The State of Gay Cinema
From part of a discussion I’d had on Facebook, with some edits and linked examples:
Current gay cinema presents a thorny issue in terms of value in representation and artistic validity. I think it goes straight to the issue of artistic merit and whether not mere representation is enough to sustain gay audiences. There was a time when films like “Victim” or “The Gay Deceivers” were necessary because it was such a novelty to even see substantive gay characters in any mainstream movie, never mind a “positive” portrayal. I’m sure these films served a purpose as a mirror to the lives of some gay people and ameliorated the sense of invisibility felt by those audiences; but the quality of these films was, with few exceptions, execrable. Truthfully, much as I admire the filmmakers for their enterprise and daring, I’d rather poke my eyes out than sit through 1979’s “Making Love” again (much as I love Sabrina Dunc— uhh, Kate Jackson).
There was some hope in the ’80s and early ’90s when gay film festivals came into prominence and queer-identified filmmakers found venues for their work; much of that work was correlative to a sense of urgency and the air of political activism motivated gay artists to bring their stories to eager audiences. That Out-Loud-and-Proud bravado was invigorating and audiences could mostly overlook the fact that artistically the films were uneven and mired in a repetitive sense of identity politics (some great exceptions were filmmakers like Derek Jarman and Todd Haynes, visionaries who extended their artistic empowerment to exploring the boundaries of the forms themselves. Haynes continues to do this and it’s notable that his films are not exclusively homo-centric in their content, but absolutely queer in their sensibility and artistic bent).
In that sense, one hopes that gay filmmakers and playwrights (and by extension their audiences) have evolved from the era of knee-jerk identity politics and the fact of representation for it own sake. Sadly, I think that all that’s been replaced by something even worse—gay media has been afflicted in the interim by its own set of clichés as the market for gay films, tv shows and plays has been identified and commodified. The programming listings of gay film festivals is for the most part a dismal collection of soft-core muscle-bound campfests, repetitive coming-out stories, and the good old “gay circle of friends” ninety-minute sitcom usually sold as this year’s definitive comedy about the “gay experience” (“…in the tradition of “The Broken Hearts Club” comes a hilarious new comedy…”). I have absolutely nothing against muscle men, hustlers, coming-out stories or gay circles of friends; it’s just that gay entertainment seems strangely frozen in a loop of the same stories, pretty images of beautiful men, and tired campy humor that really hasn’t seemed fresh since “The Boys in the Band” back in 1968. What disturbs me is the artistic complacency and ideological vacuum which seems to have afflicted gay cinema and theater in the last twenty years; it seems that as long as filmmakers and playwrights cover certain themes, hit certain socially-relevant points, show just enough skin, and don’t challenge the audience’s gay-ghetto comfort zones, that their works pass for what’s good for gay audiences (and said audiences are perfectly willing to buy it).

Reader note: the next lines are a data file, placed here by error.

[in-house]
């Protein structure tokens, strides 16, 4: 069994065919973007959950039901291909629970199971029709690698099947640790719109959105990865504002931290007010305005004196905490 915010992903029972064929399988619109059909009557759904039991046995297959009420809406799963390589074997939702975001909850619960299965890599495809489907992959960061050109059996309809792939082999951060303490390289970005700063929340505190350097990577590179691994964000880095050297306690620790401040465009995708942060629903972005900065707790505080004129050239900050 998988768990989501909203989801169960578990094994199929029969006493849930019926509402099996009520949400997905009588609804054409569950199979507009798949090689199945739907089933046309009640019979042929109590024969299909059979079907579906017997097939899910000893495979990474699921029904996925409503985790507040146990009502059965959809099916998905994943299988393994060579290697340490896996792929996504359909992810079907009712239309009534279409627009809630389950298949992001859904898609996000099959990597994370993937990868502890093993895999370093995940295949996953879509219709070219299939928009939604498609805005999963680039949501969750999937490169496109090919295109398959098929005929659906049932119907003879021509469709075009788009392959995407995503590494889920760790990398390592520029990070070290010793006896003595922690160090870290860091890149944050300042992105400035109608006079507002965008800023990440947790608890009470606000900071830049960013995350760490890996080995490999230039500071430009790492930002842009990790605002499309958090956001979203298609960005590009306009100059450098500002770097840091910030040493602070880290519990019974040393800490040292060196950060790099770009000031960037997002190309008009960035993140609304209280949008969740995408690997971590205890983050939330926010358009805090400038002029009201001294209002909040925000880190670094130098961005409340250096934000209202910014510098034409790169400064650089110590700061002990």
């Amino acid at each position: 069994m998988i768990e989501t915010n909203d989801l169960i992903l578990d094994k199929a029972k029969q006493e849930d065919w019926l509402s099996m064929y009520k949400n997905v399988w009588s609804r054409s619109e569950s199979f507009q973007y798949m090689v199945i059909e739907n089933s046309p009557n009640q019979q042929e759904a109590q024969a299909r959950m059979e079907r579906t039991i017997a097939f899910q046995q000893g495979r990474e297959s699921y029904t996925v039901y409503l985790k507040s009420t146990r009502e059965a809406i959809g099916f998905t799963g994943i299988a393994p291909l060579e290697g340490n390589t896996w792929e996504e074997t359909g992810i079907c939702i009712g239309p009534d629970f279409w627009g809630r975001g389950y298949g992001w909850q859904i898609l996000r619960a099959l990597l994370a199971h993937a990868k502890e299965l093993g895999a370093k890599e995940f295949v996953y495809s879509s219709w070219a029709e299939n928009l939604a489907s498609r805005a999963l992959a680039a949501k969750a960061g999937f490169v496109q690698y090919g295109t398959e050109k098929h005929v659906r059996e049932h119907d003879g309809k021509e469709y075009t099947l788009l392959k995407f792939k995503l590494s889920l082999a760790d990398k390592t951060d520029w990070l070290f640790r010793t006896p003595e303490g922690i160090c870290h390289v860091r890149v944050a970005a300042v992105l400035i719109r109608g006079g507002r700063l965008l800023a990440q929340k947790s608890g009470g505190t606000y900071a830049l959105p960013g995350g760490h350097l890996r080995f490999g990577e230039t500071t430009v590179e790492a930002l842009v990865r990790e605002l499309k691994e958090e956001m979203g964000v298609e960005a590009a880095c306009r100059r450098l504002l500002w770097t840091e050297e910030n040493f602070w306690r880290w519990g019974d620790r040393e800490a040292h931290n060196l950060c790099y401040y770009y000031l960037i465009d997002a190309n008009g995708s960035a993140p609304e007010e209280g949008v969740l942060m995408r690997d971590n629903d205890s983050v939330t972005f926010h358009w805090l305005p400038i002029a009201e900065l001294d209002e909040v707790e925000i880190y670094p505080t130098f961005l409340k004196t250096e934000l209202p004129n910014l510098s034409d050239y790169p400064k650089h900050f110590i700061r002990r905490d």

That said, there’s always a place for fluff and mass entertainment and gay audiences should get as much nudity and campy humor as they want; but to be honest, I don’t see a lot of genuine artistic innovation happening in modern gay media, and as much as 1968’s “The Boys in the Band” gets lambasted for being a regressive relic of an un-liberated era, I’ve yet to see writing as trenchant, moving and eloquent in recent gay films and theater shows as in Matt Crowley’s forty-year-old play.
In an ideal world, gay audiences would demand the same quality of writing and filmmaking from the films they see at gay film festivals as in any Woody Allen or Martin Scorsese film; in reality gay audiences seem to accept almost anything of middling or lesser quality as long as two people of the same sex kiss, certain things are spoken and certain body parts are shown. Sorry if this sounds harsh, but how else does one explain “Noah’s Arc”, “Dante’s Cove” or the cinematic oeuvre of David deCoteau?
In mainstream film and television, the message alone is irrelevant to how the words are presented and packaged; certain artistic standards must be met or the work is usually dismissed by critics and/or audiences. The question of representation is mostly irrelevant; it’s either good or it’s not. Certainly, in the larger world, a lot of junk is produced, but a number of films of extraordinary merit and innovation also get made. Gay media and its target audience bypass any such filter, providing a hermetic, Through-the-Looking-Glass world where some genuinely awful and banal things are labeled as safe to consume because something shows two men kissing and enough “YOU GO GIRL!!!”‘s are sprinkled throughout the script. Gay and lesbian people experience extraordinary things and should occasionally create extraordinary cinema. What we’ve gotten these last twenty years can’t, and shouldn’t, be good enough.